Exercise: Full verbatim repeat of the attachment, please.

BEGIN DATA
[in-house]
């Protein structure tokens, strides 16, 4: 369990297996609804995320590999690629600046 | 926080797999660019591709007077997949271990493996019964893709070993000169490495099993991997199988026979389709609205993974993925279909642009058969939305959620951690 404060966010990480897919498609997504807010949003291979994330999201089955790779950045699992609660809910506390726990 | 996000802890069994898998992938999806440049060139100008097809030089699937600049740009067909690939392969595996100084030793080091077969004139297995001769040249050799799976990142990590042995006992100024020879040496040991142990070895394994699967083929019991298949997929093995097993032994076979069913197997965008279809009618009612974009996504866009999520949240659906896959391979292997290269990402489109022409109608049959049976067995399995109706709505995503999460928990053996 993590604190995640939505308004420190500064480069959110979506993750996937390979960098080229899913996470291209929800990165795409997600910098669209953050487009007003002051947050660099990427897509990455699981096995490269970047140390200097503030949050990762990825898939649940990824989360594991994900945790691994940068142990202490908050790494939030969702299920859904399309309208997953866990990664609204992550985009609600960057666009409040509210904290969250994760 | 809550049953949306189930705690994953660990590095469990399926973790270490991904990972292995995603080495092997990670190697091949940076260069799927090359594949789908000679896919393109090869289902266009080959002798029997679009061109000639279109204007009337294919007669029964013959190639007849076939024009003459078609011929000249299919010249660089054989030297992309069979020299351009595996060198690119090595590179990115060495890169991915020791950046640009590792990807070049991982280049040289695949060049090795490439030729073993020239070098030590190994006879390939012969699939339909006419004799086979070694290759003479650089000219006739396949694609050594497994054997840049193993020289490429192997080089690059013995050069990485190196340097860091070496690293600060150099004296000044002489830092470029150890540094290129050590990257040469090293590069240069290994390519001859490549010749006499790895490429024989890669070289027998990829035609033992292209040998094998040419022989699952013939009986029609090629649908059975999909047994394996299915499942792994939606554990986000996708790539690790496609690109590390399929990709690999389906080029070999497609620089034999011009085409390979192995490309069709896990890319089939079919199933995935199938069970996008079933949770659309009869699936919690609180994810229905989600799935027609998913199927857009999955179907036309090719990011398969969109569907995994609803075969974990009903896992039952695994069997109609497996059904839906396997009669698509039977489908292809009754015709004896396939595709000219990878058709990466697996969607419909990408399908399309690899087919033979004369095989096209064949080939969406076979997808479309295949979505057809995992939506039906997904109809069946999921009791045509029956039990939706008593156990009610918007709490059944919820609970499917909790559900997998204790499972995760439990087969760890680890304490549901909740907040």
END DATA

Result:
[in-house]
């Protein structure tokens, strides 16, 4: 369990297996609804995320590999690629600046 | 926080797999660019591709007077997949271990493996019964893709070993000169490495099993991997199988026979389709609205993974993925279909642009058969939305959620951690 404060966010990480897919498609997504807010949003291979994330999201089955790779950045699992609660809910506390726990 | 996000802890069994898998992938999806440049060139100008097809030089699937600049740009067909690939392969595996100084030793080091077969004139297995001769040249050799799976990142990590042995006992100024020879040496040991142990070895394994699967083929019991298949997929093995097993032994076979069913197997965008279809009618009612974009996504866009999520949240659906896959391979292997290269990402489109022409109608049959049976067995399995109706709505995503999460928990053996 993590604190995640939505308004420190500064480069959110979506993750996937390979960098080229899913996470291209929800990165795409997600910098669209953050487009007003002051947050660099990427897509990455699981096995490269970047140390200097503030949050990762990825898939649940990824989360594991994900945790691994940068142990202490908050790494939030969702299920859904399309309208997953866990990664609204992550985009609600960057666009409040509210904290969250994760 | 809550049953949306189930705690994953660990590095469990399926973790270490991904990972292995995603080495092997990670190697091949940076260069799927090359594949789908000679896919393109090869289902266009080959002798029997679009061109000639279109204007009337294919007669029964013959190639007849076939024009003459078609011929000249299919010249660089054989030297992309069979020299351009595996060198690119090595590179990115060495890169991915020791950046640009590792990807070049991982280049040289695949060049090795490439030729073993020239070098030590190994006879390939012969699939339909006419004799086979070694290759003479650089000219006739396949694609050594497994054997840049193993020289490429192997080089690059013995050069990485190196340097860091070496690293600060150099004296000044002489830092470029150890540094290129050590990257040469090293590069240069290994390519001859490549010749006499790895490429024989890669070289027998990829035609033992292209040998094998040419022989699952013939009986029609090629649908059975999909047994394996299915499942792994939606554990986000996708790539690790496609690109590390399929990709690999389906080029070999497609620089034999011009085409390979192995490309069709896990890319089939079919199933995935199938069970996008079933949770659309009869699936919690609180994810229905989600799935027609998913199927857009999955179907036309090719990011398969969109569907995994609803075969974990009903896992039952695994069997109609497996059904839906396997009669698509039977489908292809009754015709004896396939595709000219990878058709990466697996969607419909990408399908399309690899087919033979004369095989096209064949080939969406076979997808479309295949979505057809995992939506039906997904109809069946999921009791045509029956039990939706008593156990009610918007709490059944919820609970499917909790559900997998204790499972995760439990087969760890680890304490549901909740907040």